The more people know about their government, the better prepared they are to work to improve it. This simple idea, coupled with the premise that leaders should serve their people rather than themselves, is at the heart of the open government movement.

President Obama joined with the leaders of seven other nations in 2011 to launch the Open Government Partnership (OGP), a global partnership between governments and civil society organizations to advance transparency and accountability, increase citizen engagement and harness new technologies to strengthen governance.

Five years later, thousands of government leaders and civil society representatives gathered for the 2016 OGP Global Summit in Paris. The partnership has grown into a platform for reformers in more than 70 countries representing 2 billion people.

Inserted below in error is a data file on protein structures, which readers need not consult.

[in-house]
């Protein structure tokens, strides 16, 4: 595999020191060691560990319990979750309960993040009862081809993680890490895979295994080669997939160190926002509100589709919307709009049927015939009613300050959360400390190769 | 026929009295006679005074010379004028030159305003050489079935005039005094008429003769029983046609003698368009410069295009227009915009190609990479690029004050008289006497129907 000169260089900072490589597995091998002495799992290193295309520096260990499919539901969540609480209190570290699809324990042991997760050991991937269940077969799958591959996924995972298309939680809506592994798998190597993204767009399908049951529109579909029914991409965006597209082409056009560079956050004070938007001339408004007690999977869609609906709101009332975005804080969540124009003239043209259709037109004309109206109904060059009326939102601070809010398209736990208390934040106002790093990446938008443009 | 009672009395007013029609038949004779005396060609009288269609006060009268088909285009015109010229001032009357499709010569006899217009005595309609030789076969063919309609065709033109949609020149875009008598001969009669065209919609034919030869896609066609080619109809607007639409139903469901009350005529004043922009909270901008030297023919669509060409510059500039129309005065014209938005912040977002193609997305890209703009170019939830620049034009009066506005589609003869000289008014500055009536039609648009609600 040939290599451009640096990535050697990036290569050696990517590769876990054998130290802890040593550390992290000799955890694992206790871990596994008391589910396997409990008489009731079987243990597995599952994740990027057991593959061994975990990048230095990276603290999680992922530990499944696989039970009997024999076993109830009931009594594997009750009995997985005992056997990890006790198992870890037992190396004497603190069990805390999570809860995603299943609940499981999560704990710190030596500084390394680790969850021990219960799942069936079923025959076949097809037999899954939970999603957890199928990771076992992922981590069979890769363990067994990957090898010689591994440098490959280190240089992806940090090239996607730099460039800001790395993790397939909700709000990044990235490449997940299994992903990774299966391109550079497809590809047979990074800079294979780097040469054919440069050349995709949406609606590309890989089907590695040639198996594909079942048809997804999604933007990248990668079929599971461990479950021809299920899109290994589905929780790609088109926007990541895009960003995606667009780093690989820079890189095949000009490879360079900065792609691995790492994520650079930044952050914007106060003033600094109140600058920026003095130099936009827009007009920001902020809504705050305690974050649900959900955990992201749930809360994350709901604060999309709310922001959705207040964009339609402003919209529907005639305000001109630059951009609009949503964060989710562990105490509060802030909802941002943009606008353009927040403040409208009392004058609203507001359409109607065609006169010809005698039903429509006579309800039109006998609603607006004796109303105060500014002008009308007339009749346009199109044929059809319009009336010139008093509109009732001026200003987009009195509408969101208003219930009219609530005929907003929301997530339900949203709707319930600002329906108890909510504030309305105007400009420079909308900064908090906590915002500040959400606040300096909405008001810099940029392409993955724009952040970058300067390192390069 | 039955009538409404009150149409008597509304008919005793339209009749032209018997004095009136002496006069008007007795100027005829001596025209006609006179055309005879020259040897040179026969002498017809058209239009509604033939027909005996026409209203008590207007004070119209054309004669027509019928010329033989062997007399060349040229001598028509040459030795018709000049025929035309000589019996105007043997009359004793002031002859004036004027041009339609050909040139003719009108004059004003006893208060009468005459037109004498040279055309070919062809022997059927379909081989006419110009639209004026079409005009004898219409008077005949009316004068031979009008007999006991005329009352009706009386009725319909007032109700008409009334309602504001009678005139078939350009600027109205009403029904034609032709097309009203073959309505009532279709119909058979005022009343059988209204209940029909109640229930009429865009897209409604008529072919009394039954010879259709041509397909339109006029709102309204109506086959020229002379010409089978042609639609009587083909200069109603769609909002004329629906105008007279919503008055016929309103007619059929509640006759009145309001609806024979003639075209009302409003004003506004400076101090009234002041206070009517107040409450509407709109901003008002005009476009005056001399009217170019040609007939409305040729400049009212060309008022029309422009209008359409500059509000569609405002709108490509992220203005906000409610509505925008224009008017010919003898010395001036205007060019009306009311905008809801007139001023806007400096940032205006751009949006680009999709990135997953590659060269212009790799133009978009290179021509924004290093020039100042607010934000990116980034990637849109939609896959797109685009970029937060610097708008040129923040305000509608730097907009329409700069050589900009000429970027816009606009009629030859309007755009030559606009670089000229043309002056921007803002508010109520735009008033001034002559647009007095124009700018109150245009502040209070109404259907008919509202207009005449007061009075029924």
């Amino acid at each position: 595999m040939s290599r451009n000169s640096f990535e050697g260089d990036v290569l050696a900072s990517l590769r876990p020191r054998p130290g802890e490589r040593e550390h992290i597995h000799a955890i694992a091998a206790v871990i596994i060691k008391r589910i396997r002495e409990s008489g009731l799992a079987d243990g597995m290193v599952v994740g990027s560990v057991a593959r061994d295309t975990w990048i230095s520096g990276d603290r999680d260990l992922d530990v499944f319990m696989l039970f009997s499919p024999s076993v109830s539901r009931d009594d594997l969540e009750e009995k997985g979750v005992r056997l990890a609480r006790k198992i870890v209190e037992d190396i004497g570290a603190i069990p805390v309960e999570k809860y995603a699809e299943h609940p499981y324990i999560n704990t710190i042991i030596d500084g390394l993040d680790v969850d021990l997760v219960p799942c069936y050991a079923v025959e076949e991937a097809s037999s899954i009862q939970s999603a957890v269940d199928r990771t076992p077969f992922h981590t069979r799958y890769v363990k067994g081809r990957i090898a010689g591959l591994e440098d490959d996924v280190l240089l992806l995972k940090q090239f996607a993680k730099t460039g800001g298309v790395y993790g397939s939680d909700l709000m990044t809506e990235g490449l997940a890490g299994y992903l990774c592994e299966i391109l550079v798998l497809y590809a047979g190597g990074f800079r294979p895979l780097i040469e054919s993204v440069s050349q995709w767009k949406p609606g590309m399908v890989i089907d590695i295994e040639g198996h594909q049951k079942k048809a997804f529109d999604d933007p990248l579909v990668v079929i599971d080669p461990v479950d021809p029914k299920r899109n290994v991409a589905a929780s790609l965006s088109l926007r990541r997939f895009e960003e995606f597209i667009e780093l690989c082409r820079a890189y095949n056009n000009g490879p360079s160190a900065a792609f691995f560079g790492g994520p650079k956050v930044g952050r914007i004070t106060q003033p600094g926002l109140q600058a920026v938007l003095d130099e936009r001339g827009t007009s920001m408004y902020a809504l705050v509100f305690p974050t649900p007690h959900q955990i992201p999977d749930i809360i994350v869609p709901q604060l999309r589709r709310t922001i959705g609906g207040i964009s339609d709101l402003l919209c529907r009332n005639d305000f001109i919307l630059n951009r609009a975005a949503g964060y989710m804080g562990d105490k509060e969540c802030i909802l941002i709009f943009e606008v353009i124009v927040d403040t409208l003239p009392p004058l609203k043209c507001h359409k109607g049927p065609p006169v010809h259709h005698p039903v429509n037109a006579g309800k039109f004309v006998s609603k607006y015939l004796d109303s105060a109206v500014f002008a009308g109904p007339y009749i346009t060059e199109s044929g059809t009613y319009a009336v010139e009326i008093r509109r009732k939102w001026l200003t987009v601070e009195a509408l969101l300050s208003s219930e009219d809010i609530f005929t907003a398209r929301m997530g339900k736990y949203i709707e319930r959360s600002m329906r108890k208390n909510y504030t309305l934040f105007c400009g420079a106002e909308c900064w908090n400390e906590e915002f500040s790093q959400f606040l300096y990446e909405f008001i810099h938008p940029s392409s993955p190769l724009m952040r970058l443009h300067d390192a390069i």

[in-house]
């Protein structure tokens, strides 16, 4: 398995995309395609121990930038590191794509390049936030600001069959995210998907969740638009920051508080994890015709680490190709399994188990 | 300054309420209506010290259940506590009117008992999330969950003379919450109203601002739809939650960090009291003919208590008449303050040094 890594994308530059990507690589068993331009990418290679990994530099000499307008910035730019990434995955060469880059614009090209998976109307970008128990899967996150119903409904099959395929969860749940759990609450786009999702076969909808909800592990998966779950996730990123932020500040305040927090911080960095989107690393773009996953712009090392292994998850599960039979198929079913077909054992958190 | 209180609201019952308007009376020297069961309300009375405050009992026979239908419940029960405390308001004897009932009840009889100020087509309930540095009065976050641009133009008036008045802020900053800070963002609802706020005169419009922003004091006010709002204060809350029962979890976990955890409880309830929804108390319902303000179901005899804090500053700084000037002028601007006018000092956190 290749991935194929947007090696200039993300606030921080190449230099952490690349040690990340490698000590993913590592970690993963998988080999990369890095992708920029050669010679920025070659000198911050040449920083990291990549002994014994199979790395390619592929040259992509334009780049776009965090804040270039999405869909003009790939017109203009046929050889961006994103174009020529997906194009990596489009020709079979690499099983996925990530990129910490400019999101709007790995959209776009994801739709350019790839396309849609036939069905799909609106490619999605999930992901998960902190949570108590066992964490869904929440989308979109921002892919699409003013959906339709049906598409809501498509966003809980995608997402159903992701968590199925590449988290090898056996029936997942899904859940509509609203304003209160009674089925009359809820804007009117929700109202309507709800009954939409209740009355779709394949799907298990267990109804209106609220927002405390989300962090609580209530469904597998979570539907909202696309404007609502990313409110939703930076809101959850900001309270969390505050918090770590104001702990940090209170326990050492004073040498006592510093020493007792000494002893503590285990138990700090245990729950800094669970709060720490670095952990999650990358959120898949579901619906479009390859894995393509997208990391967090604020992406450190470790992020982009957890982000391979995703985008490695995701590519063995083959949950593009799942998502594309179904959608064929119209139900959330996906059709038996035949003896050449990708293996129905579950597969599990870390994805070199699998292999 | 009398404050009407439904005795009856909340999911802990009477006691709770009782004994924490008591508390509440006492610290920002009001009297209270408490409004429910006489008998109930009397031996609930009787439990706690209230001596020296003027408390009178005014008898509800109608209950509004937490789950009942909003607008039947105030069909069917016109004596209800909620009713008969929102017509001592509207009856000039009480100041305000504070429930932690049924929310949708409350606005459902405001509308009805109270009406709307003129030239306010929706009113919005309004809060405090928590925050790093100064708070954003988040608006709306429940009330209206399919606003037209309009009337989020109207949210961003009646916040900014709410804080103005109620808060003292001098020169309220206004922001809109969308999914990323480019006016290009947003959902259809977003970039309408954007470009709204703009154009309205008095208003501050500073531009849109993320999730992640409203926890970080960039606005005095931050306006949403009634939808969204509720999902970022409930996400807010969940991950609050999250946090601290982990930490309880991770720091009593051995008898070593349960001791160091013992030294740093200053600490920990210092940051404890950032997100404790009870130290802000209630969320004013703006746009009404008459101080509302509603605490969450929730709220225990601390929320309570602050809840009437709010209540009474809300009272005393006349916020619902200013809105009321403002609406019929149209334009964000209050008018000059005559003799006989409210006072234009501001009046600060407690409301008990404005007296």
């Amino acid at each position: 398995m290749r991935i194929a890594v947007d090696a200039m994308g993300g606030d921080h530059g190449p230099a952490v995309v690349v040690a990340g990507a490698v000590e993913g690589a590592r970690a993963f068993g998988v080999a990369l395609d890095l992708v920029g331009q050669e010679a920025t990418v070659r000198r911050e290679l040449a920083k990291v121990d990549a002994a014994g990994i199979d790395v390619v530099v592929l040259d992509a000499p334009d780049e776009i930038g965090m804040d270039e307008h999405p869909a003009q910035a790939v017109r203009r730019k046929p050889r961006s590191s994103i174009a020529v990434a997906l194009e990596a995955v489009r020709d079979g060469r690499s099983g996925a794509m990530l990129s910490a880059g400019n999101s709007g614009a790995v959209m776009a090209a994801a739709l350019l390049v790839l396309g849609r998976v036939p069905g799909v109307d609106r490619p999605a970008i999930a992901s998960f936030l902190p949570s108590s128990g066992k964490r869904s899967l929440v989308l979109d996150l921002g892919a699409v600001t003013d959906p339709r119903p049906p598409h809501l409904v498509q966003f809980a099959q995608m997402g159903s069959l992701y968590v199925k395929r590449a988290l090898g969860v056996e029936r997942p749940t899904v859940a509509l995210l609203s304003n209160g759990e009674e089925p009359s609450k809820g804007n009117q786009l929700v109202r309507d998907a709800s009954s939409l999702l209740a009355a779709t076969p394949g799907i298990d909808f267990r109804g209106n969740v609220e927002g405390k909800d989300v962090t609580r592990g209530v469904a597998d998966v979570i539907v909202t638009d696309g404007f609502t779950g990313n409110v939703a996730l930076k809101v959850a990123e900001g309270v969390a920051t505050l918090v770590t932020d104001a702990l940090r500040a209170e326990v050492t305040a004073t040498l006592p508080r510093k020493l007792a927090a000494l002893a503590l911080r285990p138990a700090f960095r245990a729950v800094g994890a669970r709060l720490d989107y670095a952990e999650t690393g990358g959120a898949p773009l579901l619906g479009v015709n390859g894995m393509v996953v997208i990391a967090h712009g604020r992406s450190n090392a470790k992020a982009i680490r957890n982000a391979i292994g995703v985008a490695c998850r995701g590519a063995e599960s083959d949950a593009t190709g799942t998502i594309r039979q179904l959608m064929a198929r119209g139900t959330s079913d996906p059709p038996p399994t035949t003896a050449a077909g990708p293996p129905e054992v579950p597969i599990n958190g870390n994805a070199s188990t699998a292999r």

The U.S., for its part, has made nearly 200,000 sets of government data and scientific research available to students, entrepreneurs and the public through data.gov. An increasing number of police departments nationwide are making their operations more transparent through the Police Data Initiative.

Obama told the 2016 summit that as he prepares to leave office, he is more convinced than ever “that the most important title is not president or prime minister; it’s citizen.” He said he looks forward to working, as a citizen, “to build societies that are more just, more equal and more accountable.”